Why does a turtle shell turn soft?

Introduction: The Mystery of Softening Turtle Shells

Turtle shells are one of the most recognizable and unique features of these reptiles. They are essential for their survival, providing protection against predators and other environmental stressors. However, sometimes, turtle shells can turn soft, causing significant harm and reducing their ability to defend themselves. This phenomenon has puzzled scientists and conservationists for a long time, and understanding the causes behind it is crucial for preserving these important creatures.

Anatomy of a Turtle Shell: Understanding Its Composition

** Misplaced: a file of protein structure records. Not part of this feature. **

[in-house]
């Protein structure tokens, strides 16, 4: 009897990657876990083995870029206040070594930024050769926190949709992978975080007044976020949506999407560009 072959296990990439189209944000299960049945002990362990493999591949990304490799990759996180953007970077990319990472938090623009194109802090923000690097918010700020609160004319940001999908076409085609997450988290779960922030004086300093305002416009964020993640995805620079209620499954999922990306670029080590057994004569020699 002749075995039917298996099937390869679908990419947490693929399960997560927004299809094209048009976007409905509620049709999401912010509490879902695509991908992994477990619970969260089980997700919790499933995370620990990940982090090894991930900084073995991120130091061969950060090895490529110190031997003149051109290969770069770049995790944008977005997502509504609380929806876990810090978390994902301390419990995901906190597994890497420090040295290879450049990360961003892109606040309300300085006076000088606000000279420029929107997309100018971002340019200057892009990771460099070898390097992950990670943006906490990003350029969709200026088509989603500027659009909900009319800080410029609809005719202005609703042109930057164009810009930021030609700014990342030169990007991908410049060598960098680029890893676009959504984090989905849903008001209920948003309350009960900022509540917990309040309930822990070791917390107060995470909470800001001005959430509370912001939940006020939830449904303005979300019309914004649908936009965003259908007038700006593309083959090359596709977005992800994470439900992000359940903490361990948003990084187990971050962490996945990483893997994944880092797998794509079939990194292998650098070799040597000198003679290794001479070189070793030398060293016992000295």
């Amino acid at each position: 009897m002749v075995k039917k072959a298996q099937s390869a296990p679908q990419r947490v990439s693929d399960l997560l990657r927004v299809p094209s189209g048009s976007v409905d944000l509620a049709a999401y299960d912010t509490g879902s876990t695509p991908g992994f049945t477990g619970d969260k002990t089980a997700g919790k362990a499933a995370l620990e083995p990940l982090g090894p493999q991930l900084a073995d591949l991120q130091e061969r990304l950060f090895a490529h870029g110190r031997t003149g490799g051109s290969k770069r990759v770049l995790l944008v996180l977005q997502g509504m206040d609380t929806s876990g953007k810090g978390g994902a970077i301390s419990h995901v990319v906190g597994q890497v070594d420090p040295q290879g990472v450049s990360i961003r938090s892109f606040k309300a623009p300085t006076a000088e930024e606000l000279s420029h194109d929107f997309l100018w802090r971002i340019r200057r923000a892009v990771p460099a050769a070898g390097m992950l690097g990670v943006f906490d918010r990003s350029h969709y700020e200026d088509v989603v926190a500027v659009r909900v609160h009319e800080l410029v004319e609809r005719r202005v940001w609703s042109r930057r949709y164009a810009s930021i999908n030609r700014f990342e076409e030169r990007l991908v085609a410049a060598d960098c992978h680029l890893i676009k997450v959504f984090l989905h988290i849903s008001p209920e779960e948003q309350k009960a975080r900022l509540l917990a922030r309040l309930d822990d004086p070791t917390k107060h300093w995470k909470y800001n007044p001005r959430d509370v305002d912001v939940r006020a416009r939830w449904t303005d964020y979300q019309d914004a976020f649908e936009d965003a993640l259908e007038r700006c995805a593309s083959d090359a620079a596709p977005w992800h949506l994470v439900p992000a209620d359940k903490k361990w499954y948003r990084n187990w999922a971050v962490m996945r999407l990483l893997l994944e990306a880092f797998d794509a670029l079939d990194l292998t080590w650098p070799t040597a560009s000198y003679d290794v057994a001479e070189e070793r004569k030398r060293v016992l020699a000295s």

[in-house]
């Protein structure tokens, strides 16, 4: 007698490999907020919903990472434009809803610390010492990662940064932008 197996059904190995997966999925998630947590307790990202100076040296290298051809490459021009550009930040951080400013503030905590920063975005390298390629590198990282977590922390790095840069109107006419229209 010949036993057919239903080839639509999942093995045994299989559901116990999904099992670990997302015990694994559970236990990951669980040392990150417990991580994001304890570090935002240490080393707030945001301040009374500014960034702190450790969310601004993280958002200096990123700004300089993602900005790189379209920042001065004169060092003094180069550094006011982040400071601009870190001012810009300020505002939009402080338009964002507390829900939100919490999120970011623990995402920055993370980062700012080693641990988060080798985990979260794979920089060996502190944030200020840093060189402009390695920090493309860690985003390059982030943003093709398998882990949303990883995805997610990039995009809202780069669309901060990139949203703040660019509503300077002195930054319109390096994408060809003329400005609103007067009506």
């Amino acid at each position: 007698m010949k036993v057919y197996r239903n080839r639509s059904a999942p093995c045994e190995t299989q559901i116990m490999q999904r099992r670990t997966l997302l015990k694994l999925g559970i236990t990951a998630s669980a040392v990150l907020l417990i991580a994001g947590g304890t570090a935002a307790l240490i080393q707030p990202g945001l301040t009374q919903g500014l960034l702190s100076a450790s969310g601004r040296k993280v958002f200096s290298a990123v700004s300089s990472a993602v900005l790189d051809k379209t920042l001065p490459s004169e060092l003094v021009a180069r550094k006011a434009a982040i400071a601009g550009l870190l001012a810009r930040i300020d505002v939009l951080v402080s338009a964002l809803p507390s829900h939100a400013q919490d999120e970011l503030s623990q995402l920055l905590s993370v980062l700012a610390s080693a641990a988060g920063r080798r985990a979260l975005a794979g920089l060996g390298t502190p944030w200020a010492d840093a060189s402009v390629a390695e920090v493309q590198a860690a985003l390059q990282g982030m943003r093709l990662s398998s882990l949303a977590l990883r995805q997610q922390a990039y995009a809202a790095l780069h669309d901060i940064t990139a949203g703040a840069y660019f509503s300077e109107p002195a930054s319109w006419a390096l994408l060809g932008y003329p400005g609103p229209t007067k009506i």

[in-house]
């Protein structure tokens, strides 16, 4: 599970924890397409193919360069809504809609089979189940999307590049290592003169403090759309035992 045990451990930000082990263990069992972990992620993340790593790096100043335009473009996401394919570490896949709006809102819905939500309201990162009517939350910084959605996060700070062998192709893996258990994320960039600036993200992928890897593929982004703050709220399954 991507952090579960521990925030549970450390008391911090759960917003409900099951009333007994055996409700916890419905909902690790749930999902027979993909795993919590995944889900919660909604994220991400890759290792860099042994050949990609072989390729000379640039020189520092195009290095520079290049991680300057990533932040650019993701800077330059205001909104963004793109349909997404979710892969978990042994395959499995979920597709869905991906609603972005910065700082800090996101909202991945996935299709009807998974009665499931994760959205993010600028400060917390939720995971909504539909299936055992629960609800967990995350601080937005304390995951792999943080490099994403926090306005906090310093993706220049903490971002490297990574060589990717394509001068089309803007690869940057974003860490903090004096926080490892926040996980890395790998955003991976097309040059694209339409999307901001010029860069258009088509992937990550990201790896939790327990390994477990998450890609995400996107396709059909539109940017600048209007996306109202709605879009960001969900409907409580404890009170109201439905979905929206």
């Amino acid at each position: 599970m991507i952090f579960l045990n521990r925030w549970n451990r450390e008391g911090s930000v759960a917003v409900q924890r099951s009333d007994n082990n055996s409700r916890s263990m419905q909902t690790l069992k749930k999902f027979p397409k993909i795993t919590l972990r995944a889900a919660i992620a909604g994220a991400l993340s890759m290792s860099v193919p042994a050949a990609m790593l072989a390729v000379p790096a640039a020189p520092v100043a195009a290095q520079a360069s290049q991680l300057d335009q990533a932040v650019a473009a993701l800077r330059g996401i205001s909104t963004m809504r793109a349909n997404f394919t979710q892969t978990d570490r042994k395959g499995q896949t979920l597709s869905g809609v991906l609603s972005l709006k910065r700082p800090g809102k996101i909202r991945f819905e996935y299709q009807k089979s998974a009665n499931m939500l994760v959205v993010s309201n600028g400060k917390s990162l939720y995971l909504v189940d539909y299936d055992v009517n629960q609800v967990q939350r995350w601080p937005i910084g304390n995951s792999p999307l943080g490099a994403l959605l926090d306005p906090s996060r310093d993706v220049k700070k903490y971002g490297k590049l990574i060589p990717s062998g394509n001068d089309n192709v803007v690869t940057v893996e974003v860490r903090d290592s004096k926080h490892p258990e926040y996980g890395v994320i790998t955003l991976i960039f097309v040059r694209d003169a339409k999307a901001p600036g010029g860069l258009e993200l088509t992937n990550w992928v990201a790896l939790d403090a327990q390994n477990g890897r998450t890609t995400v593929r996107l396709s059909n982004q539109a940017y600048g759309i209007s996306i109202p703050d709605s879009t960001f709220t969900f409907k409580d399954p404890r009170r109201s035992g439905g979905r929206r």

Turtle shells are made up of two main parts: the carapace and the plastron. The carapace is the hard, upper portion of the shell, while the plastron is the flat, lower part. The shell is composed of bone, cartilage, and keratin, which is the same protein found in human nails and hair. It is a living part of a turtle’s body, and its growth and repair depend on several factors, including diet, environmental conditions, and genetics. The shell is also covered in scutes, which are made of keratin and provide additional protection to the turtle.

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